You only need these core 5 dumbbell exercises to develop muscle mass, strength and power

a photo of a man holding dumbbells
(Image credit: Getty/Mike Harrington)

Millions of dumbbell workouts promise to build muscle and strength, develop power, or sculpt stronger abs. But how do you know which ones to trust? And which exercises are most effective at building muscle?

Critical Bench, which has grown a huge following of over one million YouTube subscribers, said, “sure, there are hundreds of fantastic muscle-building exercises, but everything boils down to the big lifts that involve the most muscle, known as compound lifts.”

We couldn’t agree more. Compound lifts recruit major muscle groups and joints and hit your major muscle groups all over. Lifting weights regularly at any age using a dumbbell strength training program is crucial for developing muscular strength, endurance, mass, and bone density, keeping you stronger for longer. Grab a pair of the best adjustable dumbbells for home or gym workouts, and give these five exercises a try from the short routine shared by Critical Bench. 

Person holding two dumbbells during bicep curl close up

(Image credit: Getty images/ Unknown)

The five compound moves are nothing new or flashy, but they’re some of the best exercises to build strength and muscle mass. When performed correctly and several times a week, you can gain muscle mass using only five dumbbell exercises: goblet squat, deadlift, bench press, overhead press, and bent-over row

Frank Rich, a self-coined “lean expert” bodybuilder and creator of Massthetic Muscle, believes in these five moves to “move the needle most” in your training. They’re also exercises I program the most with clients looking to develop strength, muscle, and power when someone is new to exercise. 

Check out the exercises below, along with tips to ensure your form is correct and how to do each correctly. The exercises could be added to an existing program, but I strongly recommend performing them as one functional workout, which should take 30 to 45 minutes to complete.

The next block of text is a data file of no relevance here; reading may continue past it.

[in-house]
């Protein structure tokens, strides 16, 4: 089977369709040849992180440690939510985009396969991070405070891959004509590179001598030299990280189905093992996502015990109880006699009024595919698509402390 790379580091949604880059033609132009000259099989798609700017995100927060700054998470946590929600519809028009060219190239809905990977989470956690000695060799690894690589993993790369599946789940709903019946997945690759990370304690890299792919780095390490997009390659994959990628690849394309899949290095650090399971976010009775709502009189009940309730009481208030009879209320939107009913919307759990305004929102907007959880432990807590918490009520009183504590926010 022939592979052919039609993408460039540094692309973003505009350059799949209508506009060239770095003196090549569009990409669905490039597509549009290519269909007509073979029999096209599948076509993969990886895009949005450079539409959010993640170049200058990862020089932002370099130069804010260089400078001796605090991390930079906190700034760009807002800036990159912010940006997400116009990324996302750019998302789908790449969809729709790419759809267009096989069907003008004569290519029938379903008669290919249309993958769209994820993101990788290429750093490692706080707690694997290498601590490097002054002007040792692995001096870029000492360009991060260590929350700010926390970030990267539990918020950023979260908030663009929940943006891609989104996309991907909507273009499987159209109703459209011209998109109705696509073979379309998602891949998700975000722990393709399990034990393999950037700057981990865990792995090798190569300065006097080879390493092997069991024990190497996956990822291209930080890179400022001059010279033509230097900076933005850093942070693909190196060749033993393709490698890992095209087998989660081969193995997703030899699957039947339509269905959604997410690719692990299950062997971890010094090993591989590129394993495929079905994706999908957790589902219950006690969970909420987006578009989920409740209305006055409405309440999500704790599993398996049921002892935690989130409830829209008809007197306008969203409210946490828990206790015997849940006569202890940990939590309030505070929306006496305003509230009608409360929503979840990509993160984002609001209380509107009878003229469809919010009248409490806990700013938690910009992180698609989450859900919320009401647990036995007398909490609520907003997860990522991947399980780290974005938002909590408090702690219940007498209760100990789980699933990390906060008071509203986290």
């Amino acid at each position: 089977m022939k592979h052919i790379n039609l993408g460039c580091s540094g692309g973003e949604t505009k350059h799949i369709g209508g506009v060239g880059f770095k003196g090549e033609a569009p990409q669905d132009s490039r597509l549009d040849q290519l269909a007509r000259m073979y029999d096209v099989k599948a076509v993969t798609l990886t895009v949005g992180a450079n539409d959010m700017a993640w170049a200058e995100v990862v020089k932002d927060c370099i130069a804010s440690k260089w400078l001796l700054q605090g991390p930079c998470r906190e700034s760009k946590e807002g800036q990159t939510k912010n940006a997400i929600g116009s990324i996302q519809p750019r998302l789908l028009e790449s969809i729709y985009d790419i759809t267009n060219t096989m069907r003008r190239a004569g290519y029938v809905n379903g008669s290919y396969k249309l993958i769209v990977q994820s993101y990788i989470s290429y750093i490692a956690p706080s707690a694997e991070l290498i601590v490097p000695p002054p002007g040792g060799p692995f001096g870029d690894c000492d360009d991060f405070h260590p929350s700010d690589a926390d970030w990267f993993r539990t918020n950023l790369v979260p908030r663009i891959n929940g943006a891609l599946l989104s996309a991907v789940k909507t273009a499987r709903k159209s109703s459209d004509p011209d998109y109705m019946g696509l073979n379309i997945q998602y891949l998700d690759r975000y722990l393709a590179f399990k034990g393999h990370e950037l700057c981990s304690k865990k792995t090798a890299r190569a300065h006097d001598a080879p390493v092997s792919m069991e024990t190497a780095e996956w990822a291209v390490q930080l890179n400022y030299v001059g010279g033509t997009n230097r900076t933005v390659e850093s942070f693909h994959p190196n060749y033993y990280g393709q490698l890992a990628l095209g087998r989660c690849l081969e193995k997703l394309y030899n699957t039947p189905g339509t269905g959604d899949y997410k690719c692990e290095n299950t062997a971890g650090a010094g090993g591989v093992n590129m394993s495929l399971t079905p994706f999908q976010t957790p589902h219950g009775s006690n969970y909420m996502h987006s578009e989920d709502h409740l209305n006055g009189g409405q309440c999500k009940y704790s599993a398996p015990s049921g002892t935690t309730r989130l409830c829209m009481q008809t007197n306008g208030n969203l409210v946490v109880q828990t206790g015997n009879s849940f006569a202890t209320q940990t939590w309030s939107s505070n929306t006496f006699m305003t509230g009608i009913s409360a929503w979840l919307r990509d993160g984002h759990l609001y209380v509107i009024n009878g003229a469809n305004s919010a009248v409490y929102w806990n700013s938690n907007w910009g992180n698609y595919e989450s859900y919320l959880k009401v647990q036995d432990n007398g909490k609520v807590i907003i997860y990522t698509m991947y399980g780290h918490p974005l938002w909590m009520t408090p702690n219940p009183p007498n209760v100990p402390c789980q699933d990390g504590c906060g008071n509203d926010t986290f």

Watch the Critical Bench 5 best dumbbell exercises to develop muscle mass and strength 

As a beginner to strength training, these exercises should be your bread and butter if you want to build your body. I like that the sets and rep ranges are left for you to decide on this one, but the guidelines are as follows:

Aim for five sets and five reps if you want to follow a strength training program to build strength, and opt for around 8-10 reps for a more traditional hypertrophy (muscle building) workout, sticking to 3-4 sets. Rich adds that anyone craving a metabolic conditioning program to burn calories might want to increase reps to 12-15 to build endurance.

During strength training, you’ll need longer rest — a few minutes between sets — to allow your muscles to recover, but for other forms of exercise, keep your rest between 30 to 90 seconds. Rich adds, “do these and only these with proper form and consistency and increase weight over time, and you will grow.” He’s not wrong — the research has shown that three weekly resistance training sessions could efficiently build muscle mass.

Most importantly, it’s a reminder that you don’t need to overcomplicate your training methods with workouts promising fast results, high-calorie burn, or “sculpting lean muscle fast.” 

“This type of training translates to strength, muscular, athletic, and hormonal gains,” says Rich. The lifts impact your anabolic response to weight training — meaning the exercise type elevates hormones like testosterone and your growth hormone, which are critical to muscle growth — as backed up by current studies like this one.

If you’re looking for other ways to boost your metabolism, find out how strength training can boost your metabolism. Slow metabolism? This could be the secret to better results, and these six essential exercises for building full-body strength for more variation. Once you’ve powered out your reps, cool down with these five shoulder stretches to relieve pain and build strength.

Sam Hopes
Senior Staff Writer - Fitness

Sam Hopes is a level III qualified fitness trainer, level II reiki practitioner, and senior fitness writer at Future PLC, the publisher of Tom's Guide. She is also about to undertake her Yoga For Athletes training course. Having trained to work with mind and body, Sam is a big advocate of using mindfulness techniques in sport and fitness, and their impact on performance. She’s also passionate about the fundamentals of training and building sustainable training methods.  When she's not writing up her experiences with the latest fitness tech and workouts, you’ll find her writing about nutrition, sleep, recovery, and wellness.